The first Alice in Wonderland might have made more than $1 billion worldwide, but it’s not exactly a secret that lots of people didn’t like that film. So here we are, six years later, and the sequel is finally being released. The buzz is gone, the dislike is stronger than ever, and Mia Wasikowska still isn’t the star the first film hoped she might be. Without meaning to go in with too much negativity, there is a big question mark around this film as to why it got made. Johnny Depp is not the bankable star he once was, and without Tim Burton directing, both of the film’s major selling points are no longer there. Well… Good luck!

Now returning home after time spent travelling the world, Alice Kingsleigh (Mia Wasikowska) finds that things aren’t much better than when she left. When she hits a particularly low point, she finds that she has the ability to return to Wonderland, but things there aren’t much better. The Mad Hatter (Johnny Depp) is in a bad way, and Alice finds that the only way she can save him is by travelling back in time. Naturally, Time is a person in Wonderland, and he’s not too keen to help.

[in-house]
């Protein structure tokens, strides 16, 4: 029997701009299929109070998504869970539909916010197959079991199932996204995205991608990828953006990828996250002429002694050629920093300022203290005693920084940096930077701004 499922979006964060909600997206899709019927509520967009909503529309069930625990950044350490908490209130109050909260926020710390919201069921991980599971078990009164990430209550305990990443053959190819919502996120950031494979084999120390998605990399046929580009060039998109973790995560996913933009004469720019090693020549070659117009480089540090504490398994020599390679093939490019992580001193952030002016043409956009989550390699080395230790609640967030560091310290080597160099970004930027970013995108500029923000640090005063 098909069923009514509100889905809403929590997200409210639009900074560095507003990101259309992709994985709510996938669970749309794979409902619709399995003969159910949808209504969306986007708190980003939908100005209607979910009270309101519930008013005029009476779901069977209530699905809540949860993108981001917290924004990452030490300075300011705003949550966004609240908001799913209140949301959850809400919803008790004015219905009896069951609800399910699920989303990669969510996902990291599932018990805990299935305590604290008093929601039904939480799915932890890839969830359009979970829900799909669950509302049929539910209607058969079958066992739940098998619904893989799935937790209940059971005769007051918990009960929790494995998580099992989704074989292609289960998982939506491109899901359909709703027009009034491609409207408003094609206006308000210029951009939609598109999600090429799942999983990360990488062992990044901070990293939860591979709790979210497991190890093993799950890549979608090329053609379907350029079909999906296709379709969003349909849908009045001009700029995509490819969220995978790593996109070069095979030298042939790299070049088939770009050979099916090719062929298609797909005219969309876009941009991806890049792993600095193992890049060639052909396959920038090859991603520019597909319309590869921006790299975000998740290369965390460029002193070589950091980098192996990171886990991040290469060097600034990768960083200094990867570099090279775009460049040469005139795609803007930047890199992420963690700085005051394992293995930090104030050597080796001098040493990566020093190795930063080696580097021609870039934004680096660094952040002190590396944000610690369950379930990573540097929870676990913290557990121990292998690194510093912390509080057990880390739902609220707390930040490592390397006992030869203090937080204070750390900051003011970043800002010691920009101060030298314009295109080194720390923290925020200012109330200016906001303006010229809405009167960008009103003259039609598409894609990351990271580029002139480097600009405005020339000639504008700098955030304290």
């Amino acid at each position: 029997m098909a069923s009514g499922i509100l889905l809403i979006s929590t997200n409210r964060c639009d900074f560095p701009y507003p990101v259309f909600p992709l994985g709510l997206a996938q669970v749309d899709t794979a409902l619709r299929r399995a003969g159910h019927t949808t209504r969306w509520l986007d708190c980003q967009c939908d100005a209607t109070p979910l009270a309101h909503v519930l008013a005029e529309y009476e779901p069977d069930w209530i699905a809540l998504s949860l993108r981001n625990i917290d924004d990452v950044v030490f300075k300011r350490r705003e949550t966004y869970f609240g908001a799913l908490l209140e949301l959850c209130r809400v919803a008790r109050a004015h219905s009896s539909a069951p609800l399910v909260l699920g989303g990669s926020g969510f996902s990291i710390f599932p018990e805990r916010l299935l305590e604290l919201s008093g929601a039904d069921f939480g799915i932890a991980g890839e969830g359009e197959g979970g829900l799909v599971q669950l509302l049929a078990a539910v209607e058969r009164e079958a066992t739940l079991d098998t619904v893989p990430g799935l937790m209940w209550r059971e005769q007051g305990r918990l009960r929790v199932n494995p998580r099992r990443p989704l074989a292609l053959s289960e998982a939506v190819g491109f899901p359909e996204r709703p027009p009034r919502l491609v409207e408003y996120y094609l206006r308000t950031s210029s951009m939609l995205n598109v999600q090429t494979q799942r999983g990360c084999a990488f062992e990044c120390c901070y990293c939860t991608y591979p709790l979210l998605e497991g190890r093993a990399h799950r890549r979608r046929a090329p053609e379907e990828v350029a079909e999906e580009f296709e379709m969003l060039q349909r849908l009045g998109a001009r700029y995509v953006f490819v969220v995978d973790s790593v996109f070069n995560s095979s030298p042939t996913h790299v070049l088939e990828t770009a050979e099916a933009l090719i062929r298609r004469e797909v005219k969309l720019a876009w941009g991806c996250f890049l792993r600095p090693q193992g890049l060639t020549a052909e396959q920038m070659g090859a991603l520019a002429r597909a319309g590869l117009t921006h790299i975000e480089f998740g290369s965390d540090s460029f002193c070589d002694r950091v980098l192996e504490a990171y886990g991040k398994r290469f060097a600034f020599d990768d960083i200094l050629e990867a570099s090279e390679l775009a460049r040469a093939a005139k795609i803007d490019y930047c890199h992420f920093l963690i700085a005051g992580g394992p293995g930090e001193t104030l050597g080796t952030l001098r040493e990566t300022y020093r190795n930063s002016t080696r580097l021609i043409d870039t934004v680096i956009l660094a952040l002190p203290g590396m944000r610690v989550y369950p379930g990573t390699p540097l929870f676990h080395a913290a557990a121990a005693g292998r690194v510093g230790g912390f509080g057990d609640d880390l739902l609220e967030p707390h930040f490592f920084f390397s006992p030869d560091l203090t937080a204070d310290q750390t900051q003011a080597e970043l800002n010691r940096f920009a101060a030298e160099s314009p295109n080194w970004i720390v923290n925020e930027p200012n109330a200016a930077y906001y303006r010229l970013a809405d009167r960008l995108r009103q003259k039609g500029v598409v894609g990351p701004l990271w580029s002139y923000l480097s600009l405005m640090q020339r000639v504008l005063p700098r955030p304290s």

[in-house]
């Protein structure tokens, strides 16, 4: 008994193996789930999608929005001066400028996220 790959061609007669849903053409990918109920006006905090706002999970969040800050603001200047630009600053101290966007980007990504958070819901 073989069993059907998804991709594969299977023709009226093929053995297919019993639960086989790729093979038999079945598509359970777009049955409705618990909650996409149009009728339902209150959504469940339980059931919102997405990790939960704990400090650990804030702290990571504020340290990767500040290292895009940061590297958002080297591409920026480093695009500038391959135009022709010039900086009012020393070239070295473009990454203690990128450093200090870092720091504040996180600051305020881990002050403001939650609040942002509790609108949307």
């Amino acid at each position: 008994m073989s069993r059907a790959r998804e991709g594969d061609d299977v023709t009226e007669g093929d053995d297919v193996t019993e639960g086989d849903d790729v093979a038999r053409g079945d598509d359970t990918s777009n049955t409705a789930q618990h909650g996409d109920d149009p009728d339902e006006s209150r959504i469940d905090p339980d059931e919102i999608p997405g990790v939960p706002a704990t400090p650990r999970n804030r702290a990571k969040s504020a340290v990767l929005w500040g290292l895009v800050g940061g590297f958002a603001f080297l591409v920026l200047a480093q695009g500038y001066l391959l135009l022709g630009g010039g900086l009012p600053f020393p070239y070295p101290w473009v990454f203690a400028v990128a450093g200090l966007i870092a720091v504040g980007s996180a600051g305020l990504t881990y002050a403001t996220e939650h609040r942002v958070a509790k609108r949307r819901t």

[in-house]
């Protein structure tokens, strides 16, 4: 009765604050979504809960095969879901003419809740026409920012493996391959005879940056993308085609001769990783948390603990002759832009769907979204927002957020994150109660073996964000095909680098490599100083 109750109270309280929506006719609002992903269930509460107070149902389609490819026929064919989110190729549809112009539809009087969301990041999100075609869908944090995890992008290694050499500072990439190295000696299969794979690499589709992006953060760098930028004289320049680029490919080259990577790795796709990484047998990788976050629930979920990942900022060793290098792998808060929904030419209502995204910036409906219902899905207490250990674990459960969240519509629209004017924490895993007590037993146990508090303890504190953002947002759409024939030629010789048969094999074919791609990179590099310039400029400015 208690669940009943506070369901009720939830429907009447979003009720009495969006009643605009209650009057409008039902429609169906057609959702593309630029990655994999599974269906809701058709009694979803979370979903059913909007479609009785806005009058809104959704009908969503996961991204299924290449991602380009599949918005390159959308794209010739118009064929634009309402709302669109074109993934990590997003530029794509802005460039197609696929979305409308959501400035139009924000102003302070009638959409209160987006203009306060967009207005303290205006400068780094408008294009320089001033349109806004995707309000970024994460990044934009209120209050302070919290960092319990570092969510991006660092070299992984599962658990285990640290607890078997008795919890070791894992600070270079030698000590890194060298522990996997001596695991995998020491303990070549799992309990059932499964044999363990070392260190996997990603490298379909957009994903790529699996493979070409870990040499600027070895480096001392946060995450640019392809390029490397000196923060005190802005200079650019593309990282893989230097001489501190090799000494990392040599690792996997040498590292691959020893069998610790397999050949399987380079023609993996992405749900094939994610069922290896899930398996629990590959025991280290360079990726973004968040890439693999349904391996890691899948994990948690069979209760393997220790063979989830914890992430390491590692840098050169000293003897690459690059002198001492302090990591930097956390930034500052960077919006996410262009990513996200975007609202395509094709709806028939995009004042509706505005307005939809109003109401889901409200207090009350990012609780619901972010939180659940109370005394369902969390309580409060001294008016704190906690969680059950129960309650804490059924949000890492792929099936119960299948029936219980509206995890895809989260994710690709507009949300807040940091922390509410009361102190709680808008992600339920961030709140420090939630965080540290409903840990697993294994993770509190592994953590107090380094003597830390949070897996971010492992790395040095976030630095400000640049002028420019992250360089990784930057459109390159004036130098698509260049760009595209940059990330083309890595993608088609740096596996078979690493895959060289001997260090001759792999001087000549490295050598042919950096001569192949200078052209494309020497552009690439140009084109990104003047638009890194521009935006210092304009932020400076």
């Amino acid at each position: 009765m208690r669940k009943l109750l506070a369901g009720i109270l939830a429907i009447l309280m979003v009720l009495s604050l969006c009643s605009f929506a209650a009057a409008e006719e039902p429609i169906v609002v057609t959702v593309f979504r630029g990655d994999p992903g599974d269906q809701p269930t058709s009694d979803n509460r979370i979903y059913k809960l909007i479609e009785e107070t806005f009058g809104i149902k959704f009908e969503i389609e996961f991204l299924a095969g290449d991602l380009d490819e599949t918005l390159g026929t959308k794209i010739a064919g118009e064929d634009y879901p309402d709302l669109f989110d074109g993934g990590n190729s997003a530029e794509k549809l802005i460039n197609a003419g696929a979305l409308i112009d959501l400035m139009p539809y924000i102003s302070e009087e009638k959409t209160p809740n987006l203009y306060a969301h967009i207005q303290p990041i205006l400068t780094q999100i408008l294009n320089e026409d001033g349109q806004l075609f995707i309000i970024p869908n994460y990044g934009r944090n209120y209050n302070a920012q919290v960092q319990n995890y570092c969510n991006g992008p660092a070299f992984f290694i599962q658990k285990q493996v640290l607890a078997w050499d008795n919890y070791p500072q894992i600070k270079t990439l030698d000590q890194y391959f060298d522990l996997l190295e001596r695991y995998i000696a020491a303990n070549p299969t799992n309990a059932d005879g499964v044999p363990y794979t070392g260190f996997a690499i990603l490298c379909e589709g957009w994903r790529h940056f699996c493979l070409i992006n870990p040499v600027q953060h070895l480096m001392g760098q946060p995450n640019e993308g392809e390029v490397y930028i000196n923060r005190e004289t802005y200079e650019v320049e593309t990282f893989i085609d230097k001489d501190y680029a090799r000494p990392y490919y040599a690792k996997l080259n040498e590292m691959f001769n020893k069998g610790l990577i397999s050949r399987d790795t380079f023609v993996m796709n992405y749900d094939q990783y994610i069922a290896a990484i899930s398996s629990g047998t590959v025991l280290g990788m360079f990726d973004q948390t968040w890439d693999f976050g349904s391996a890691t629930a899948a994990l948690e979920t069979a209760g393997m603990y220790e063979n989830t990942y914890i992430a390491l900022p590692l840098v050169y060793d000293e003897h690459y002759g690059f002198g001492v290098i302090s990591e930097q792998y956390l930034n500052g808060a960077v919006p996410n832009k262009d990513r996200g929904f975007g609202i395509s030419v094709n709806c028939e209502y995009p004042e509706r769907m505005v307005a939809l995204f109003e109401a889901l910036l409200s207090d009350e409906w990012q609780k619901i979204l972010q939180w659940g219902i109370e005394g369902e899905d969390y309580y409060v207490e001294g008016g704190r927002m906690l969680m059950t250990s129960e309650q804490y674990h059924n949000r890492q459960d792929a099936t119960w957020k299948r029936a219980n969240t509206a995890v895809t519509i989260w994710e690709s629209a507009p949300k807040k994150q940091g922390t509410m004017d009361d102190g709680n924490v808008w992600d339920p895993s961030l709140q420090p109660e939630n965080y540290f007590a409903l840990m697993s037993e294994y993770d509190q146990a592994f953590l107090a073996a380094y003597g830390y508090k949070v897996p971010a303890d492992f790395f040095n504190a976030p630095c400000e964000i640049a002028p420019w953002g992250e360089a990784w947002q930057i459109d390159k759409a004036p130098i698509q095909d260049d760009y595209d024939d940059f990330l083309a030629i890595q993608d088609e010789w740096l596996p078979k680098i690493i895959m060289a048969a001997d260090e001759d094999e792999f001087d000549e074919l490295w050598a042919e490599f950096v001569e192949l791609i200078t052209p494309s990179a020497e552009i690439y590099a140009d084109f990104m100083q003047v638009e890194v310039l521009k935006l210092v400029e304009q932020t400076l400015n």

Alice Through the Looking Glass Review

This film started off being exactly what I was hoping it wouldn’t be. I was bored, the story wasn’t interesting, nothing made sense, and everything just felt rushed. They clearly wanted to get to Wonderland as soon as possible, and once there they wanted to get to The Hatter as soon as possible. As you might expect, rushing this was detrimental to the overall feel of the story. But then something happens that completely changed my opinion of the film.

Sacha Baron Cohen as Time is an inspired character, and after laughing out loud at his entrance, the film significantly improves from that point on. He consistently made me laugh but was also threatening, and carried some dramatic moments. Helena Bonham Carter also provides some nice moments as The Queen of Hearts, and the two of them together have great chemistry. The time travel plot is also well handled, with various locations and time periods keeping things interesting. By the time we reach the final events of the film, I was actually tense and even cared about what was going to happen.